“Hello, how are you? Come in and take a seat!” I say to my next patient, a 10-year-old boy with type 1 diabetes. In he comes, followed by his parents, taking a seat in one of the visitors’ chairs he usually occupies at his appointments. “Why don’t you sit in my chair, after all you’re the most important person in the room!”. Pointing, I indicate that I want him to sit at my chair, the consultant’s chair.
I am a Professor of Paediatric Diabetes and Endocrinology and I am the clinical lead for the National Paediatric Diabetes Audit (NPDA). I run clinics at the Noah’s Ark Childrens Hospital for Wales in Cardiff and the above scenario is something I do from time to time with the children and young people I see (pre-COVID, obviously).
And no, it’s not because I feel sorry for them sitting on the rigid plastic chairs and want to let them have a go at my slightly plusher chair (this is the NHS!). It’s because I want them to feel in control, to feel like they are taking the lead with their diabetes consultation, to sit in the chair where decisions are made and feel like the most important person in the room - because they are.
How a child or young person feels at clinic is a huge component of their overall experience, and that, along with the experiences of their parents and carers, is exactly what the latest NPDA report sought to explore.
It is a report showing the findings of over 13,000 surveys with over 6000 being completed by children and young people with diabetes
The NPDA has recently published its national Parent and Patient Reported Experience Measure (PREM) report, the first of its kind in England and Wales for children and young people and their parents living with diabetes. It is a report showing the findings of over 13,000 surveys with over 6000 being completed by children and young people with diabetes, amounting to around a quarter of the paediatric population living with diabetes in England and Wales. This gives us an invaluable insight into the experiences of our patient and parent population.
The surveys, developed in collaboration with the Picker Institute and a focus group of families with diabetes asked questions such as “What do you find helpful about your clinic visits?” and “How could your diabetes clinic visits be improved?”. Respondents were also given statements to rate their agreement such as “The clinic has an area for me/my child to wait that is appropriate for my/their age” and “Our diabetes team makes it possible for me to contact/spend time with other (parents of) young people with diabetes”.
The report shows some promising findings
The report shows some promising findings, for example most (90.4% of parents and carers and 79.6% of children and young people) would recommend their clinic to friends and family if they had diabetes, and that respondents often described staff at their clinics as ‘helpful’, ‘friendly’, and ‘supportive’. However, the PREM surveys also highlighted variation between paediatric centres providing diabetes care. An overall PREM score was constructed for each centre from the responses they received to the survey. The scores were built on a selection of questions with clear positive or negative response options which measured performance or experience. With the highest possible score being 1.0, these overall PREM scores ranged from 0.50 at some centres to 0.83 at the top scoring.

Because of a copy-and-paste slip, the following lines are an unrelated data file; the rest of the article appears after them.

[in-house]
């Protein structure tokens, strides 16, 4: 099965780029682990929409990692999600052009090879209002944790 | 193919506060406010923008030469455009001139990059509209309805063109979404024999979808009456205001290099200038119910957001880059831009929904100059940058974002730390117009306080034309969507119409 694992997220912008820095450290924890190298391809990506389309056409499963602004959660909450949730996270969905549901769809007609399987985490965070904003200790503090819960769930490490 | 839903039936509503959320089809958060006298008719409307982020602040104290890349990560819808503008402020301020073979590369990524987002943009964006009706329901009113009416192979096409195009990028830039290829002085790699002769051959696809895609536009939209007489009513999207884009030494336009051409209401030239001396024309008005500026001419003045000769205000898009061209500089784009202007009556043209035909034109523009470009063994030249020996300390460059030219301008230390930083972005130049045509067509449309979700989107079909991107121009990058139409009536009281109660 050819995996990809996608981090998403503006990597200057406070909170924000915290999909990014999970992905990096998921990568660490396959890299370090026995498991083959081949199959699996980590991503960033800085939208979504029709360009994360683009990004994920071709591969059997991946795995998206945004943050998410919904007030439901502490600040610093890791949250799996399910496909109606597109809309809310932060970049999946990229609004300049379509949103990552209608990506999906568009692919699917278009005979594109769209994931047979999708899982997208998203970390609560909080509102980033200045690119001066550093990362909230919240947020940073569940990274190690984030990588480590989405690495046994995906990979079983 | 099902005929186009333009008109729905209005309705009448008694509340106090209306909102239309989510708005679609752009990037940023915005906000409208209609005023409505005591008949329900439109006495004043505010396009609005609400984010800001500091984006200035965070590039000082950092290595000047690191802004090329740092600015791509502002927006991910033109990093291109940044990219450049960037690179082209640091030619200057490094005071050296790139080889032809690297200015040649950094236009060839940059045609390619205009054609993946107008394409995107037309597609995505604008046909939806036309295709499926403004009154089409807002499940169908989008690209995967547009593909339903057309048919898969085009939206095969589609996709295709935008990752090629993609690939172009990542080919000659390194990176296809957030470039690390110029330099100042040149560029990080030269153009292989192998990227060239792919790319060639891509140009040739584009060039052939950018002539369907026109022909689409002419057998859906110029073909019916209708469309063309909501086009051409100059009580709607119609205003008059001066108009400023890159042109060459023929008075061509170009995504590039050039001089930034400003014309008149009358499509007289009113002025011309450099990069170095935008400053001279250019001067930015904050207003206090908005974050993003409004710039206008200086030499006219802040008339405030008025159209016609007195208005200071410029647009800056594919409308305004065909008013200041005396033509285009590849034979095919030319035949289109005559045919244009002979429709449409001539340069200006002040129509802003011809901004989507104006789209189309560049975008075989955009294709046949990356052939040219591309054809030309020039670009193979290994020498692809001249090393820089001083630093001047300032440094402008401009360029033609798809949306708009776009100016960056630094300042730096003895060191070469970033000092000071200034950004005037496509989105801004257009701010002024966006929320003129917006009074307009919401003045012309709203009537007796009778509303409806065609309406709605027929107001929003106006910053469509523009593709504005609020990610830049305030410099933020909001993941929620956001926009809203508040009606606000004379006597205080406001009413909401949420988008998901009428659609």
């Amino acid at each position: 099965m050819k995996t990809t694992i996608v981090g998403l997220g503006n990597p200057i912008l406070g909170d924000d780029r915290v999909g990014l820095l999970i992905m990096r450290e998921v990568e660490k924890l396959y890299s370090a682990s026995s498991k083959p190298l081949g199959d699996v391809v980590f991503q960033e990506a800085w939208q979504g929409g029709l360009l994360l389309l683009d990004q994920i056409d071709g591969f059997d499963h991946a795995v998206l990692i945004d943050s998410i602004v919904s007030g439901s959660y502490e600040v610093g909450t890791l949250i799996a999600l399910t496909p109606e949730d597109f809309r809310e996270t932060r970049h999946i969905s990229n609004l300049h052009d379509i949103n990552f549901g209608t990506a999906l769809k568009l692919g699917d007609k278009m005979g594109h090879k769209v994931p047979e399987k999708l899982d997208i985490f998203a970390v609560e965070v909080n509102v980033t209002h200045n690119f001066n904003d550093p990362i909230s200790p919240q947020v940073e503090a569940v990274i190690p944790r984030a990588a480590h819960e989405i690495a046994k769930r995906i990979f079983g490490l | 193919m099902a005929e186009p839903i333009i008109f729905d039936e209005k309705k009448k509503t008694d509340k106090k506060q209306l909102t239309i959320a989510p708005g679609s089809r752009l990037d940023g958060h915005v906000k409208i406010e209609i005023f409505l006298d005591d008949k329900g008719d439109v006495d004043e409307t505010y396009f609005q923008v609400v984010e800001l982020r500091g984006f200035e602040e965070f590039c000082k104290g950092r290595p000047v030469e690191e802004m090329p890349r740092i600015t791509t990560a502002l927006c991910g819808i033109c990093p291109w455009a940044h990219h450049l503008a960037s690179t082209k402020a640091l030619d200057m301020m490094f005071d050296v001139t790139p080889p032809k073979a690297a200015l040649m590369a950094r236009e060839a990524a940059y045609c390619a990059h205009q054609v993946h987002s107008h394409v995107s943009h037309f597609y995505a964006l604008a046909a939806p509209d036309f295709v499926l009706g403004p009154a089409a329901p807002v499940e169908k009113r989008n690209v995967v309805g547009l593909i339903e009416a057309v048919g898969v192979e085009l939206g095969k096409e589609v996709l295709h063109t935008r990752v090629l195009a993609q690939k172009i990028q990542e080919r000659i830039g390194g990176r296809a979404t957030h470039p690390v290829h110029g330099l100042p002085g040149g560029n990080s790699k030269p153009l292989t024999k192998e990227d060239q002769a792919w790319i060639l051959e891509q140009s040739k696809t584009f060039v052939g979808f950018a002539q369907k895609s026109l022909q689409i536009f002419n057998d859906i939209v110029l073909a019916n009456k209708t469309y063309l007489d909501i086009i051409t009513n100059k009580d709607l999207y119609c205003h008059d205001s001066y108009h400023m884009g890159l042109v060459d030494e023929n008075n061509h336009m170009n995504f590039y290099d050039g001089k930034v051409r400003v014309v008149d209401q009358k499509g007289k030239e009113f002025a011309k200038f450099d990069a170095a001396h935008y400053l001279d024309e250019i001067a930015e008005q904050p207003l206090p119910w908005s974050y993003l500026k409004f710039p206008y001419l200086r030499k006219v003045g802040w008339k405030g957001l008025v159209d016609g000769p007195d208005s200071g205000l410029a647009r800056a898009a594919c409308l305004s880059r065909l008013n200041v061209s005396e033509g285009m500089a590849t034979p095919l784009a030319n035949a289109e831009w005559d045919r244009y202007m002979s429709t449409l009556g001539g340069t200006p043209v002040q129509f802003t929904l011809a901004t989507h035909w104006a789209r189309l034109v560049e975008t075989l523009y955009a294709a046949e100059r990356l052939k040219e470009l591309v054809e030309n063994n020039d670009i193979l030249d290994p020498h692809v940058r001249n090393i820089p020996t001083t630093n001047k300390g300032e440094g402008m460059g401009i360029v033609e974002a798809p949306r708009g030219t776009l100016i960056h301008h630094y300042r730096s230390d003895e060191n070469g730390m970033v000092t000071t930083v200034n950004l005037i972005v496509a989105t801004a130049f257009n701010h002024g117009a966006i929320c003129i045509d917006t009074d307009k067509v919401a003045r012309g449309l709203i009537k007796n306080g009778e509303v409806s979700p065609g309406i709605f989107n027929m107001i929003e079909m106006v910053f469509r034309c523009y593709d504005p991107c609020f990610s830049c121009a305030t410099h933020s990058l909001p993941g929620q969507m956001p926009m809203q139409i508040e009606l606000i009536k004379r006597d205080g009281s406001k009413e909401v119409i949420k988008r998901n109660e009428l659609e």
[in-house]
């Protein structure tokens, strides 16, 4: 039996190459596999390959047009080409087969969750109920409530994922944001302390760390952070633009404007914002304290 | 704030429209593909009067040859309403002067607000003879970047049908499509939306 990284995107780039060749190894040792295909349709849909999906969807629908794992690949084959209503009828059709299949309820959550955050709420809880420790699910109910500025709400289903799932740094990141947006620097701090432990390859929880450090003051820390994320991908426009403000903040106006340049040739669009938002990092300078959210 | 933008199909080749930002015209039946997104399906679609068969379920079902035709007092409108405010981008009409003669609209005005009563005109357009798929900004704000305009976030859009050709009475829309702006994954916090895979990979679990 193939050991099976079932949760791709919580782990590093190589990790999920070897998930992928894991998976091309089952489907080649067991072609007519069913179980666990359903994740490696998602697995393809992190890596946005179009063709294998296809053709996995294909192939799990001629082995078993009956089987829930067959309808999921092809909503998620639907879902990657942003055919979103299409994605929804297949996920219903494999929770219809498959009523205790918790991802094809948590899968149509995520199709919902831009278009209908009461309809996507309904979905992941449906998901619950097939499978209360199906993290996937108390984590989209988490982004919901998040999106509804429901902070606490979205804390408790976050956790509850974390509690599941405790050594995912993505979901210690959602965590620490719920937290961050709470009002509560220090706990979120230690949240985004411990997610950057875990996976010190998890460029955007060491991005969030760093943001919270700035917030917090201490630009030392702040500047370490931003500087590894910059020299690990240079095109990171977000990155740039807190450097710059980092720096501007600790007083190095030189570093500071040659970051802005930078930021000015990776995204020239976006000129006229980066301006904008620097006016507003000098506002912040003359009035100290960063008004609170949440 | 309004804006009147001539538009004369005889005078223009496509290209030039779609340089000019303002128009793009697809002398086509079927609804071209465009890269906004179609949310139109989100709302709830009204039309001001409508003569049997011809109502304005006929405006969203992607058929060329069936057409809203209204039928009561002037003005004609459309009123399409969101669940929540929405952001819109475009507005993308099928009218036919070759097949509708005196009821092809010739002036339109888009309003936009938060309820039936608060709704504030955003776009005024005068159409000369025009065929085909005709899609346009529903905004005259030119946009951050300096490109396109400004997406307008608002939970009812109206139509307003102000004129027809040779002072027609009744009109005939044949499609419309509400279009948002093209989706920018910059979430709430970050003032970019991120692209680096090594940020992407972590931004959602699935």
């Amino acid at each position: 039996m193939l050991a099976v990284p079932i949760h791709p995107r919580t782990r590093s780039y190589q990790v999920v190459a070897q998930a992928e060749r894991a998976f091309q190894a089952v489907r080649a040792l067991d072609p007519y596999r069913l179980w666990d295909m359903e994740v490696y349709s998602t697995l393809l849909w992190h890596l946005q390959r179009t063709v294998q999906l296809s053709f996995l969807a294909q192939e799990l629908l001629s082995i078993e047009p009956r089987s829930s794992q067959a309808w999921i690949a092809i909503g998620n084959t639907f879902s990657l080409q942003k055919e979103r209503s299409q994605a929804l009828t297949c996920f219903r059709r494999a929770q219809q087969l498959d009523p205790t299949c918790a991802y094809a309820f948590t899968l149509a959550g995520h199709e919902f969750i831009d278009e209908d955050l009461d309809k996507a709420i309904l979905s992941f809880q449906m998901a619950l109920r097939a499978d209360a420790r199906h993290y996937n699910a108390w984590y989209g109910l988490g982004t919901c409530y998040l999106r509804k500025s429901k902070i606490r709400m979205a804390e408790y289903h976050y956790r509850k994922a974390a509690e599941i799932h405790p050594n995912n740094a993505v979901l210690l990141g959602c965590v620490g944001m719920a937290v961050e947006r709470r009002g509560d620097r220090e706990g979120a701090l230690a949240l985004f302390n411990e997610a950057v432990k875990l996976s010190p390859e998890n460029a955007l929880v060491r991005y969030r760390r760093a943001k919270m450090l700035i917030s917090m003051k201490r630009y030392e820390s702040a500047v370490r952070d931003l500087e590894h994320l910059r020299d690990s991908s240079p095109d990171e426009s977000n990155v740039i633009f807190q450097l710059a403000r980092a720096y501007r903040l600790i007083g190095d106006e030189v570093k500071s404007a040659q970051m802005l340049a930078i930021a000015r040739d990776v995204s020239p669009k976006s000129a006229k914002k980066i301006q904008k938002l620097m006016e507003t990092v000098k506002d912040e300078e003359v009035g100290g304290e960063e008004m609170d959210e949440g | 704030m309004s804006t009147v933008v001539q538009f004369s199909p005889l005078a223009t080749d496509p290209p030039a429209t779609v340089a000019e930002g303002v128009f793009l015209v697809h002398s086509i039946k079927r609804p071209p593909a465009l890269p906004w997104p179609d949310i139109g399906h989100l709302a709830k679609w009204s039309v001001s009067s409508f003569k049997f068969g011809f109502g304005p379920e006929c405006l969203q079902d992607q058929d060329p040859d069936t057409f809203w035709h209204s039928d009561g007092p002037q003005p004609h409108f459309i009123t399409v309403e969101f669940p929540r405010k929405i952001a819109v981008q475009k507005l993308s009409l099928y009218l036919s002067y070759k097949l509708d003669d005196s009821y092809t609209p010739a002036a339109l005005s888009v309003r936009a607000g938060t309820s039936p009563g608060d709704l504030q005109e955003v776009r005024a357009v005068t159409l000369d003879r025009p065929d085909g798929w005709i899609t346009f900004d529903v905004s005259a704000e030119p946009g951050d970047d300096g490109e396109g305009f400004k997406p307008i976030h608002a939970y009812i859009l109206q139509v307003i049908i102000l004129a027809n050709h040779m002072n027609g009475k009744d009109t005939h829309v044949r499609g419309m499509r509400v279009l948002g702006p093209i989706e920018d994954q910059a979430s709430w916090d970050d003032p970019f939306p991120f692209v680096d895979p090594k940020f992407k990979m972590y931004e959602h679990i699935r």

The results of the PREM can be used as a great tool to help drive quality improvement both locally and nationally
To reduce variation and improve service delivery, the results of the PREM can be used as a great tool to help drive quality improvement both locally and nationally. The NPDA has facilitated this by creating bespoke PREM result summary and feedback posters for each paediatric centre, which can be displayed in patient-facing areas or circulated via email. The first poster provides a summary of the centre’s key PREM results and the second gives the clinic an opportunity to respond and say how they will be using the learning from their results to improve their services.
Overall, the PREM report shows that there is much to celebrate, as in general, patients and parents rate their satisfaction as very high. Nonetheless, I would urge centres providing care to utilise the wealth of feedback from the PREM national, and unit level reports and use the PREM to help shape services for the better.
The families living with diabetes have spoken – now’s the time to listen!